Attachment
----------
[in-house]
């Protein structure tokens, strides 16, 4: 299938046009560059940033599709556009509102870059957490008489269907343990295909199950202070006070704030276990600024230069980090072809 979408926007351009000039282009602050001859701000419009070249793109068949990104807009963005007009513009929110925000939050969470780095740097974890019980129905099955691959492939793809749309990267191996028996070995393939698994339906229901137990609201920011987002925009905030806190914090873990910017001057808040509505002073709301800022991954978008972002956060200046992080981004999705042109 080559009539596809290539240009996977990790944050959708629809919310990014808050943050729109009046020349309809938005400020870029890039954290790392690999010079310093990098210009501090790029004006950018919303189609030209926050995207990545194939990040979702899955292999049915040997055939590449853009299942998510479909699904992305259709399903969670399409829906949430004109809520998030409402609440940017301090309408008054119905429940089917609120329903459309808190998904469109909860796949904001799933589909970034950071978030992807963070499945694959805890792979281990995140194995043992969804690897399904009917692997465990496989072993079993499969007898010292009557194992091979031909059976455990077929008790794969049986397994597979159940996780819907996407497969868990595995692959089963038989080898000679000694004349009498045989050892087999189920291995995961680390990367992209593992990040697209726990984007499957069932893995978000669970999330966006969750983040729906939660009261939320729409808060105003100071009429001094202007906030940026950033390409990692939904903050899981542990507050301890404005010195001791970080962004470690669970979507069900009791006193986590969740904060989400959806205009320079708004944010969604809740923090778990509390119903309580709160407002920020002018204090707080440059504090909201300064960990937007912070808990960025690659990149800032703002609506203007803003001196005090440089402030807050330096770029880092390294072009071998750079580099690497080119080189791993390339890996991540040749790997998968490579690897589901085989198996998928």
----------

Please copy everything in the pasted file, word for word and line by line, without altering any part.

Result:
[in-house]
């Protein structure tokens, strides 16, 4: 299938046009560059940033599709556009509102870059957490008489269907343990295909199950202070006070704030276990600024230069980090072809 979408926007351009000039282009602050001859701000419009070249793109068949990104807009963005007009513009929110925000939050969470780095740097974890019980129905099955691959492939793809749309990267191996028996070995393939698994339906229901137990609201920011987002925009905030806190914090873990910017001057808040509505002073709301800022991954978008972002956060200046992080981004999705042109 080559009539596809290539240009996977990790944050959708629809919310990014808050943050729109009046020349309809938005400020870029890039954290790392690999010079310093990098210009501090790029004006950018919303189609030209926050995207990545194939990040979702899955292999049915040997055939590449853009299942998510479909699904992305259709399903969670399409829906949430004109809520998030409402609440940017301090309408008054119905429940089917609120329903459309808190998904469109909860796949904001799933589909970034950071978030992807963070499945694959805890792979281990995140194995043992969804690897399904009917692997465990496989072993079993499969007898010292009557194992091979031909059976455990077929008790794969049986397994597979159940996780819907996407497969868990595995692959089963038989080898000679000694004349009498045989050892087999189920291995995961680390990367992209593992990040697209726990984007499957069932893995978000669970999330966006969750983040729906939660009261939320729409808060105003100071009429001094202007906030940026950033390409990692939904903050899981542990507050301890404005010195001791970080962004470690669970979507069900009791006193986590969740904060989400959806205009320079708004944010969604809740923090778990509390119903309580709160407002920020002018204090707080440059504090909201300064960990937007912070808990960025690659990149800032703002609506203007803003001196005090440089402030807050330096770029880092390294072009071998750079580099690497080119080189791993390339890996991540040749790997998968490579690897589901085989198996998928």